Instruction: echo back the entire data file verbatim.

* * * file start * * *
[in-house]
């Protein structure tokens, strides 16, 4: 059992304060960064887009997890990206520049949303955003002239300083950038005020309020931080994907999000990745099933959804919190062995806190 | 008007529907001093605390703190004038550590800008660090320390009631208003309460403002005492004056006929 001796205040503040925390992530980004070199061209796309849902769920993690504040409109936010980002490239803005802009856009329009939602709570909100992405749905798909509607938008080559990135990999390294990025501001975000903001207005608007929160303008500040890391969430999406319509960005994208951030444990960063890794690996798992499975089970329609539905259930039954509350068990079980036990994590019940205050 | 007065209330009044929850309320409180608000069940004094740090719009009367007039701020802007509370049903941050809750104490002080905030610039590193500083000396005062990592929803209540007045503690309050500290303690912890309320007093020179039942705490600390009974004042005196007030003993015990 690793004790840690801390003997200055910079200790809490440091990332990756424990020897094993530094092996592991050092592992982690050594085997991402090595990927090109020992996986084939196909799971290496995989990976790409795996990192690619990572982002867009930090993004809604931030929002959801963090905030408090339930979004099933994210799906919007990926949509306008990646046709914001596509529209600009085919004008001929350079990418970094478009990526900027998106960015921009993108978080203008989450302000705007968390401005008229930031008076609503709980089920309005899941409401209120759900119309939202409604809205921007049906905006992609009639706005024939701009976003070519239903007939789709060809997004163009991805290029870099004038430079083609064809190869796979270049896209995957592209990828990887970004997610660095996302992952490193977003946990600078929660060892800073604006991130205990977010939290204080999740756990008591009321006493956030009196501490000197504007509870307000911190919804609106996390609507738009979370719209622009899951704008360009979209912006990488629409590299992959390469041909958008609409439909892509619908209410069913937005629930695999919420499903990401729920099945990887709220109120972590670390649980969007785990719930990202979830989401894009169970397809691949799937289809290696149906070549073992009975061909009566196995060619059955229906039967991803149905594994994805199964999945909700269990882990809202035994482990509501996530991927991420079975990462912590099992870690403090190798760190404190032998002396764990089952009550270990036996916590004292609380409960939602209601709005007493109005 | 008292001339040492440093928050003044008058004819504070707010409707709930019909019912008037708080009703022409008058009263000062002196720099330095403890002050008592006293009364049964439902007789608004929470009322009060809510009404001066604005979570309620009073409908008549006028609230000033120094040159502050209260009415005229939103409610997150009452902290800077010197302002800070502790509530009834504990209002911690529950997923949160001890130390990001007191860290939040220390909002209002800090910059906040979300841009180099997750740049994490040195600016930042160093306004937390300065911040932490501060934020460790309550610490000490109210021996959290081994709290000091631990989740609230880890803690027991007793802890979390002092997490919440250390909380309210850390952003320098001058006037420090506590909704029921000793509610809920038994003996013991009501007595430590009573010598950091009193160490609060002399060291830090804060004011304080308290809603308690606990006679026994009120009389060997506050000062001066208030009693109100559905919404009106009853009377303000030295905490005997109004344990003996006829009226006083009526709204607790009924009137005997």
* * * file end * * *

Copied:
[in-house]
């Protein structure tokens, strides 16, 4: 059992304060960064887009997890990206520049949303955003002239300083950038005020309020931080994907999000990745099933959804919190062995806190 | 008007529907001093605390703190004038550590800008660090320390009631208003309460403002005492004056006929 001796205040503040925390992530980004070199061209796309849902769920993690504040409109936010980002490239803005802009856009329009939602709570909100992405749905798909509607938008080559990135990999390294990025501001975000903001207005608007929160303008500040890391969430999406319509960005994208951030444990960063890794690996798992499975089970329609539905259930039954509350068990079980036990994590019940205050 | 007065209330009044929850309320409180608000069940004094740090719009009367007039701020802007509370049903941050809750104490002080905030610039590193500083000396005062990592929803209540007045503690309050500290303690912890309320007093020179039942705490600390009974004042005196007030003993015990 690793004790840690801390003997200055910079200790809490440091990332990756424990020897094993530094092996592991050092592992982690050594085997991402090595990927090109020992996986084939196909799971290496995989990976790409795996990192690619990572982002867009930090993004809604931030929002959801963090905030408090339930979004099933994210799906919007990926949509306008990646046709914001596509529209600009085919004008001929350079990418970094478009990526900027998106960015921009993108978080203008989450302000705007968390401005008229930031008076609503709980089920309005899941409401209120759900119309939202409604809205921007049906905006992609009639706005024939701009976003070519239903007939789709060809997004163009991805290029870099004038430079083609064809190869796979270049896209995957592209990828990887970004997610660095996302992952490193977003946990600078929660060892800073604006991130205990977010939290204080999740756990008591009321006493956030009196501490000197504007509870307000911190919804609106996390609507738009979370719209622009899951704008360009979209912006990488629409590299992959390469041909958008609409439909892509619908209410069913937005629930695999919420499903990401729920099945990887709220109120972590670390649980969007785990719930990202979830989401894009169970397809691949799937289809290696149906070549073992009975061909009566196995060619059955229906039967991803149905594994994805199964999945909700269990882990809202035994482990509501996530991927991420079975990462912590099992870690403090190798760190404190032998002396764990089952009550270990036996916590004292609380409960939602209601709005007493109005 | 008292001339040492440093928050003044008058004819504070707010409707709930019909019912008037708080009703022409008058009263000062002196720099330095403890002050008592006293009364049964439902007789608004929470009322009060809510009404001066604005979570309620009073409908008549006028609230000033120094040159502050209260009415005229939103409610997150009452902290800077010197302002800070502790509530009834504990209002911690529950997923949160001890130390990001007191860290939040220390909002209002800090910059906040979300841009180099997750740049994490040195600016930042160093306004937390300065911040932490501060934020460790309550610490000490109210021996959290081994709290000091631990989740609230880890803690027991007793802890979390002092997490919440250390909380309210850390952003320098001058006037420090506590909704029921000793509610809920038994003996013991009501007595430590009573010598950091009193160490609060002399060291830090804060004011304080308290809603308690606990006679026994009120009389060997506050000062001066208030009693109100559905919404009106009853009377303000030295905490005997109004344990003996006829009226006083009526709204607790009924009137005997």